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This Week In Race: Pepsi Challenged; Appropriation Nation; Black Twitter Explained

Black-and-white keffiyeh like the one pictured above have long been associated with Yasser Arafat and the Palestinian resistance. This week, fast-fashion Brit emporium Top Shop used similar fabric for a "scarf playsuit."
Hazem Bader
AFP/Getty Images
Black-and-white keffiyeh like the one pictured above have long been associated with Yasser Arafat and the Palestinian resistance. This week, fast-fashion Brit emporium Top Shop used similar fabric for a "scarf playsuit."

A new study from Stanford University's Immigration Policy Lab says giving driver's licenses to people who have entered the country illegally is actually contributing to public safety: licensed drivers are less likely to have hit-and-run accidents.

Last week, we told you about how many of the country's police chiefs believed ICE crackdowns would make their jobs harder and hurt public safety. This week California took it a step further: the state Senate passed Bill 54, which limits the cooperation state and local police can give to immigration authorities. The bill, which has unofficially been labeled a "sanctuary state" bill, is expected to easily pass in the Democratic majority State Assembly, and Gov. Jerry Brown, also a Democrat, is expected to sign it.

And there's this: ICE is sending shivers through many immigrant communities, which may have serious implications for public health: Fear of deportation can make people sick (constant anxiety can have an ill effect on existing medical conditions) and can also lead people here illegally to skip or delay trips to the doctor. Which makes any small illnesses major, and heightens the possibility of communicable diseases, such as tuberculosis, spreading more widely.

Appropriation Nation: The Pepsi ad featuring Kendall Jenner joining a multiculti movement that has a BLM vibe has been released, loudly protested and speedily withdrawn. Pepsi apologized, saying it intended to "project a global message of unity, peace and understanding. Clearly we missed the mark, and we apologize." (Note to ad execs: this is what occurs when you have no POCs in the room where it happens...)

Then there's the hot fast-fashion Brit emporium Top Shop, which apparently thought it was a good idea to use the black-and-white keffiyeh (long associated with Yasser Arafat and the Palestinian resistance) as the fabric for a decidedly unmodest (sleeveless, skimpy back, short-shorts) "scarf playsuit." Really. AJ+ has this brief explainer. Top Shop also said it meant "no offence."

Speaking of explainers: The next time someone asks "What's Black Twitter, and where do I find it, anyway?" just cue this up on your phone and hand it to them. Life just became so much simpler.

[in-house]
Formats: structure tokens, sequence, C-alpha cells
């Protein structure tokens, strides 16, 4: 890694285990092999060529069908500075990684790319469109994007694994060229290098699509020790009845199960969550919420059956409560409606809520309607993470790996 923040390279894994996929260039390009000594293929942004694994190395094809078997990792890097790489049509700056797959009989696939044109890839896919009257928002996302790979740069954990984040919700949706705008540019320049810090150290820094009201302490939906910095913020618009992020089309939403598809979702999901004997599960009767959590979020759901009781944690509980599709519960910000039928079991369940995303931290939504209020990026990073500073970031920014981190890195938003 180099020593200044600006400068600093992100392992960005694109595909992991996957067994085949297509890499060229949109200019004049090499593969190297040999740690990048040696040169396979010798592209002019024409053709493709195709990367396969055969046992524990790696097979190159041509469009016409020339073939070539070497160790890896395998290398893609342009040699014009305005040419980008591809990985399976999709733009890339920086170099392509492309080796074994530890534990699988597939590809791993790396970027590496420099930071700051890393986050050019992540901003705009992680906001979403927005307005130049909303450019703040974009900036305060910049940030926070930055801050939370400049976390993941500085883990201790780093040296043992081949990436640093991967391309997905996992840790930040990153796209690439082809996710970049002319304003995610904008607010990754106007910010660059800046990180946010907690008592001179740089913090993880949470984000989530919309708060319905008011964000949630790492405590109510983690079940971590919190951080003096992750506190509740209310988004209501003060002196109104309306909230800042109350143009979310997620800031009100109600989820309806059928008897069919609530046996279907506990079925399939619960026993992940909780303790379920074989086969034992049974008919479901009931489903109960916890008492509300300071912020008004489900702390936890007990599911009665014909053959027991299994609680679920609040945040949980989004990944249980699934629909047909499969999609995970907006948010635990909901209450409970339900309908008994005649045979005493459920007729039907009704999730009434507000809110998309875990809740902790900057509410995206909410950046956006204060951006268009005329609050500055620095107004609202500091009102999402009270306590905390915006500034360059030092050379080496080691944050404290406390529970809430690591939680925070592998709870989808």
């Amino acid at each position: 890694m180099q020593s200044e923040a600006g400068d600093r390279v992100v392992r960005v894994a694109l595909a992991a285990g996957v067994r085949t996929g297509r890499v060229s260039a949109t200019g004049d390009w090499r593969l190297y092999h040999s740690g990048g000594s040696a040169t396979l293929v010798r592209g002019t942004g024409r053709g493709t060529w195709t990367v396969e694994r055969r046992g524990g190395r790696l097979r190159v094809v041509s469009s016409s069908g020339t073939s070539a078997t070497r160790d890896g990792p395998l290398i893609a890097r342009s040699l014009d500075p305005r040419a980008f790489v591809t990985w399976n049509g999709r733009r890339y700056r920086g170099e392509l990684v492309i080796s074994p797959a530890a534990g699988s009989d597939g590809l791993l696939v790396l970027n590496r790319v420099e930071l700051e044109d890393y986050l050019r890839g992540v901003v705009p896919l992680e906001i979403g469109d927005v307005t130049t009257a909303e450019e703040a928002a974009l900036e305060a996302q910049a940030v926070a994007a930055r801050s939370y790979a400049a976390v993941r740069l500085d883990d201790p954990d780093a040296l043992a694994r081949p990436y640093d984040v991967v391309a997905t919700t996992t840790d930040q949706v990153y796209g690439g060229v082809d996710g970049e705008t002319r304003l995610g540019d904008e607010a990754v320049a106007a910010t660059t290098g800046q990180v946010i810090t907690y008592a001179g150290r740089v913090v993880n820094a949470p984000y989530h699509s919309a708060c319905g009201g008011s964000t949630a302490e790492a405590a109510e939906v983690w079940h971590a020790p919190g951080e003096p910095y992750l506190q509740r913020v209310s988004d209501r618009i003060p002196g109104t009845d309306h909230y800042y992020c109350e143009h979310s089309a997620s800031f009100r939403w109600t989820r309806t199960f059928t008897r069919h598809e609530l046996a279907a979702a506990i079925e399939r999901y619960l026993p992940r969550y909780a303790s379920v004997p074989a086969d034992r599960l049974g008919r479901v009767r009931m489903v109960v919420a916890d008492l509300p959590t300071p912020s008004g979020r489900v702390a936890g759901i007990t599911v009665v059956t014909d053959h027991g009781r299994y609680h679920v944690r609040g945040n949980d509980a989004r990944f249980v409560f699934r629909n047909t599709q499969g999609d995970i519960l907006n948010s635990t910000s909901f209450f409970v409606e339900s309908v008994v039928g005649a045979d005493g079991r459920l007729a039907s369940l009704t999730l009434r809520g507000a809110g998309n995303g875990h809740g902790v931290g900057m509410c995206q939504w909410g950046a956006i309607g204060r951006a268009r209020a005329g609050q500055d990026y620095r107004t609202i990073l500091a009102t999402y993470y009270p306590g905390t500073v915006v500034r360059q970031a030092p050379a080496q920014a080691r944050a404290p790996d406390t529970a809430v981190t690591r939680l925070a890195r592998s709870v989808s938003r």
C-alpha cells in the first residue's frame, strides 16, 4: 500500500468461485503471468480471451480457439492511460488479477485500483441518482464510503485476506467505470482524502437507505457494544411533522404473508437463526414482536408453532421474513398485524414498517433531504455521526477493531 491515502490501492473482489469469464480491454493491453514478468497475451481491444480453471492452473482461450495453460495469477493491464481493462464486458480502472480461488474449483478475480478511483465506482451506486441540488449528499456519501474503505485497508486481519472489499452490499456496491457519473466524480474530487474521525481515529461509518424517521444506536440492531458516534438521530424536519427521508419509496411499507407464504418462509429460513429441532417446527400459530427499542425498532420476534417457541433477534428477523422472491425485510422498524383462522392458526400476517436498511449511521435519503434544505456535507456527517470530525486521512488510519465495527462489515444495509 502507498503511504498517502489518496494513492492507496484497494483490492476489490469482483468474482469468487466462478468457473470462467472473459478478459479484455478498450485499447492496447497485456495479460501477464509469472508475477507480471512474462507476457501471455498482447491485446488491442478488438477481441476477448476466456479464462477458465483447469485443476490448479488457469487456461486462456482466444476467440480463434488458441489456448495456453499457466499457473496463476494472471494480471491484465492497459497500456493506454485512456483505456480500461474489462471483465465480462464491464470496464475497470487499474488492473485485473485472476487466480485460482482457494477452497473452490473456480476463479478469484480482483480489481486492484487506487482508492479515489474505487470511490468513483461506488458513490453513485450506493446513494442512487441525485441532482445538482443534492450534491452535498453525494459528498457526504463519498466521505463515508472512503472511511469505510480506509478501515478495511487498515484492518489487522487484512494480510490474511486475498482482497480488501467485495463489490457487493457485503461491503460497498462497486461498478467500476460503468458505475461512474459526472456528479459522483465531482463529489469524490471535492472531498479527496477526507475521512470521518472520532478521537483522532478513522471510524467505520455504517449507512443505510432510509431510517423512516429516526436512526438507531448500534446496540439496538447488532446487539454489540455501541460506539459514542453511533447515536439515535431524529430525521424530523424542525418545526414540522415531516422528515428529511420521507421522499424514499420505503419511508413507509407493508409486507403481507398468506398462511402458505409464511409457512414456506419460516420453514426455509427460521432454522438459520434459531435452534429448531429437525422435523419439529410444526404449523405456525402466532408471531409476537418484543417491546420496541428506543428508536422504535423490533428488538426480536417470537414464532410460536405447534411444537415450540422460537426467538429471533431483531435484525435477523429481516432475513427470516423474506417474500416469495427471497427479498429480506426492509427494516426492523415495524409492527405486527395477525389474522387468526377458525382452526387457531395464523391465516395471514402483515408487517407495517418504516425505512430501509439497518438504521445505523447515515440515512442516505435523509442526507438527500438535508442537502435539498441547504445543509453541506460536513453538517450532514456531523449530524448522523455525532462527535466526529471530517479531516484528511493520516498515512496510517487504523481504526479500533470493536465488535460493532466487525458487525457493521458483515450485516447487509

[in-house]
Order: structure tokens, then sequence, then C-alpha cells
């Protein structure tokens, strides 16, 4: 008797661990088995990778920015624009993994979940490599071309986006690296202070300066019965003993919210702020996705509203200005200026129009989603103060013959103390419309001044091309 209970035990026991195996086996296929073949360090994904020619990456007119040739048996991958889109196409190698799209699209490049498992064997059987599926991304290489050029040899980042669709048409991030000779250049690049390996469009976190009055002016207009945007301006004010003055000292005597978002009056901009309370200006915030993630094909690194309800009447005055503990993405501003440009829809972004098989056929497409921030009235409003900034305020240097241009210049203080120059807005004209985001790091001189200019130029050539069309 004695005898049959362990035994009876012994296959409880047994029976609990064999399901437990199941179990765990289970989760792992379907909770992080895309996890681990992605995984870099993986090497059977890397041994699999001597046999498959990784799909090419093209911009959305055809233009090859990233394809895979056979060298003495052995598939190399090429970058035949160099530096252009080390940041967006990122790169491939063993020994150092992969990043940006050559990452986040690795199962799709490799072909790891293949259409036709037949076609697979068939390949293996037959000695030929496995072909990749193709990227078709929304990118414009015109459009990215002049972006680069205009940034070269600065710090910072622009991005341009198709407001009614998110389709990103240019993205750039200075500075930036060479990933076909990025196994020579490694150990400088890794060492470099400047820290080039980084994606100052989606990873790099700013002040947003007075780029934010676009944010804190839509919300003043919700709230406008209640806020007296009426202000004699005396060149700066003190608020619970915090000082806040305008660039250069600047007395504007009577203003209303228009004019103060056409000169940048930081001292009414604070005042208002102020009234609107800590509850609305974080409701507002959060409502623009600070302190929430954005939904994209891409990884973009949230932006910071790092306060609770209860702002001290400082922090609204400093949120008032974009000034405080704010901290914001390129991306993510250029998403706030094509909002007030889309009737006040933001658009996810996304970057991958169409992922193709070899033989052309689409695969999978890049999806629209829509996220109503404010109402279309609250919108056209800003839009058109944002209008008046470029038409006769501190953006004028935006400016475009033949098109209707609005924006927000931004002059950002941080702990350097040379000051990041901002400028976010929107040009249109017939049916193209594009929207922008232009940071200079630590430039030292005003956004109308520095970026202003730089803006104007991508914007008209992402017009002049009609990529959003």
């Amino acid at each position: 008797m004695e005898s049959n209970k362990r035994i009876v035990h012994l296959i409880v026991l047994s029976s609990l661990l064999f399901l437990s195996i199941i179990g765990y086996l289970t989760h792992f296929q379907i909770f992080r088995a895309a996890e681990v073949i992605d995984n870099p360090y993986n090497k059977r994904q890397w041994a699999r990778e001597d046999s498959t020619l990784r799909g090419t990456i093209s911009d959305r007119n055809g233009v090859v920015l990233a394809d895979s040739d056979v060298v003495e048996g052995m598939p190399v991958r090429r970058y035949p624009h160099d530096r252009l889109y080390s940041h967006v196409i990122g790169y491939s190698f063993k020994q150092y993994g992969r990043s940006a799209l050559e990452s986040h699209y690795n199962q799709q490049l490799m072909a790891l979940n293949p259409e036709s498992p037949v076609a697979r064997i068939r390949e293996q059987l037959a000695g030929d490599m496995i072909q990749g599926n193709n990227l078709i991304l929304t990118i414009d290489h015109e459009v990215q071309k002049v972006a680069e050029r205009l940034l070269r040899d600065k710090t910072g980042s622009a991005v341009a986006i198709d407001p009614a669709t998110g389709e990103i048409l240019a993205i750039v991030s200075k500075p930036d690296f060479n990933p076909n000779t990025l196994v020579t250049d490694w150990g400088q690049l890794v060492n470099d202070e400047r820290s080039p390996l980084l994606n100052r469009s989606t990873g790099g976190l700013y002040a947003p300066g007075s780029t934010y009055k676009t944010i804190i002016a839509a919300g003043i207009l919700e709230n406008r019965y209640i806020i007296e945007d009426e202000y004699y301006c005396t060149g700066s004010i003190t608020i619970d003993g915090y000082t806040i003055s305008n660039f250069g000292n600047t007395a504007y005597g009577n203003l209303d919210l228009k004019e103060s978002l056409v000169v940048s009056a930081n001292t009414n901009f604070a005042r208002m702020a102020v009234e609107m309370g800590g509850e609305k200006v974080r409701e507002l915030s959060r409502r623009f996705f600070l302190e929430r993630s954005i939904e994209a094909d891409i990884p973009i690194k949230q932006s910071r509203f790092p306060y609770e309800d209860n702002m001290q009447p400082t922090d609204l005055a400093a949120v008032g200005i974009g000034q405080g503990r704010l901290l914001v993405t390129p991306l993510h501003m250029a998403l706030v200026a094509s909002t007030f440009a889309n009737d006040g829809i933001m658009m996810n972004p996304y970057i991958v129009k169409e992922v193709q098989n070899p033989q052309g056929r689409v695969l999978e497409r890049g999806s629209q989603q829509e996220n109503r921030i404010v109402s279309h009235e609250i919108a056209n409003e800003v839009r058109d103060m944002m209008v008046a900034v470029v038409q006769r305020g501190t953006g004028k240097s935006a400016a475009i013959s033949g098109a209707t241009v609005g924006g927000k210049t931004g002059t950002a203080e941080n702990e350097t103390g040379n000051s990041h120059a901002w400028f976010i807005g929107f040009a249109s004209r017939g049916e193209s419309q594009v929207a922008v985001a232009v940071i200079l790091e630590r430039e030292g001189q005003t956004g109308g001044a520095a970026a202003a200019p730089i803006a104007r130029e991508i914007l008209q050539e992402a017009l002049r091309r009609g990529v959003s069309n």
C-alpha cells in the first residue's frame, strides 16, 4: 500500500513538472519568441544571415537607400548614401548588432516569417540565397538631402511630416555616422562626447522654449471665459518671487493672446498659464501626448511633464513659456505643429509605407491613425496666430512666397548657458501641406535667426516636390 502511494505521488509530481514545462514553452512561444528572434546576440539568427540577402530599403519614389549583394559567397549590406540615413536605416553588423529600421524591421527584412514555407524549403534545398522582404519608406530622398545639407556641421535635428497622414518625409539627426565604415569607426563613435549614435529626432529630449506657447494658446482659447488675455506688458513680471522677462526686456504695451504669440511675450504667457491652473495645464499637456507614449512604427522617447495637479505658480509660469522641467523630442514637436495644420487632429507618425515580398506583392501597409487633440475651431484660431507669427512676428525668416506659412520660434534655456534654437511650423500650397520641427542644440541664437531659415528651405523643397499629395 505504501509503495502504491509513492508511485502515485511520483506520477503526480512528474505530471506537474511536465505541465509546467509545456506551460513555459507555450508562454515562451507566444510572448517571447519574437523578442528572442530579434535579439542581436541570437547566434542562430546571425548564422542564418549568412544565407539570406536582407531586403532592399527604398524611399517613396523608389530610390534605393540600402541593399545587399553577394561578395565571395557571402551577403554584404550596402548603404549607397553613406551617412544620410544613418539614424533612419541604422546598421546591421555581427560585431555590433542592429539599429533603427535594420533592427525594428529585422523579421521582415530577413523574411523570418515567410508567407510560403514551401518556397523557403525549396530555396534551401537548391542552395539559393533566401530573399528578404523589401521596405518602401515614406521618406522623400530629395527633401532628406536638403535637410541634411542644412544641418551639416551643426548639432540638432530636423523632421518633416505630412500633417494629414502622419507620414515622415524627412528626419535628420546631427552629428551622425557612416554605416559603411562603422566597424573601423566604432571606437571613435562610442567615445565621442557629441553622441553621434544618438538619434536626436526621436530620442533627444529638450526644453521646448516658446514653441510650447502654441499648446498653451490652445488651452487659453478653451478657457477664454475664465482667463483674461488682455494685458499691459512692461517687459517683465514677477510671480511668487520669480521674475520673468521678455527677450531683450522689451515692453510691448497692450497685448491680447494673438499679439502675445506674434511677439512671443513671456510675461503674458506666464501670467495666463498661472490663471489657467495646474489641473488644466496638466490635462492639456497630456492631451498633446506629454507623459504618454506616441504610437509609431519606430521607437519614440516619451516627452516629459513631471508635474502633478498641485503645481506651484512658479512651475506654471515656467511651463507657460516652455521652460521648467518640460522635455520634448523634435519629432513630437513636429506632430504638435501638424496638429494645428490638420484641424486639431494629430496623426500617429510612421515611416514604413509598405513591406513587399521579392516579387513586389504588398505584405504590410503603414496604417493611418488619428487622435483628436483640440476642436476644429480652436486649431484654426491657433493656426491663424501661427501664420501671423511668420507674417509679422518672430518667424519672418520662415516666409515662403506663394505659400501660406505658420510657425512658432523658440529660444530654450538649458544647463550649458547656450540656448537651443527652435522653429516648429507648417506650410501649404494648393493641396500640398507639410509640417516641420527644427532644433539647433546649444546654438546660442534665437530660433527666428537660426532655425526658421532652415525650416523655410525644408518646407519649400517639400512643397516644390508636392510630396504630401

The Tampa Bay Times did an extraordinary job of looking into how race factored into people using Florida's Stand Your Ground laws in 2013. Now they're back with a look at how race affects police shootings. Specifically how being black affects police shootings. Not a fun read, but an essential one.

A few pieces of happy news: Nick, Zach, Aaron and Nigel Wade, Ohio quadruplets, decided to mention they're multiple-birth babies as they applied to college. Each also wrote about the effect being a quad has had on their lives — different lives, different effects. ("We were four boys who shared one face," one wrote in his essay.) They applied as a group, hoping their unique situation would get them a generous financial aid package. Now Harvard and Yale are fighting to see who gets to give them money and a place in the Class of 2021. And several other highly selective colleges are interested in each brother. We'll watch to see who goes where.

There's benefit in being a blerd. For proof, listen to this week's podcast, where our very own blerd extraordinaire, Gene, and guest host Glen Weldon, from BPR's Pop Culture Happy Hour, talk to black comic creatives about bringing some much-needed inclusion to the genre.

Beyoncé's not the only golden girl. Not since the U.S. Gold Bureau made the decision to strike a new gold coin to commemorate the 225th anniversary of the United States Mint. Lady Liberty is depicted as a black woman, with natural hair in pinned-up twists. This is the first time Liberty has been depicted on U.S. currency as anything other than a white woman. Future coins will show her as Hispanic, Asian and Native American "to reflect the cultural diversity of the United States," according to the mint. Face value of the gold coin? $100. A black face on the money? Priceless!

Thing that gave us hope this week: A little girl knew her own mind, thank you very much, and chose the doll that was most like her, regardless of skin color. You go, Sophia!

That's it for us. Now you go off and make some wise choices. We'll be back next week.

Copyright 2021 NPR. To see more, visit https://www.npr.org.

Karen Grigsby Bates is the Senior Correspondent for Code Switch, a podcast that reports on race and ethnicity. A veteran NPR reporter, Bates covered race for the network for several years before becoming a founding member of the Code Switch team. She is especially interested in stories about the hidden history of race in America—and in the intersection of race and culture. She oversees much of Code Switch's coverage of books by and about people of color, as well as issues of race in the publishing industry. Bates is the co-author of a best-selling etiquette book (Basic Black: Home Training for Modern Times) and two mystery novels; she is also a contributor to several anthologies of essays. She lives in Los Angeles and reports from NPR West.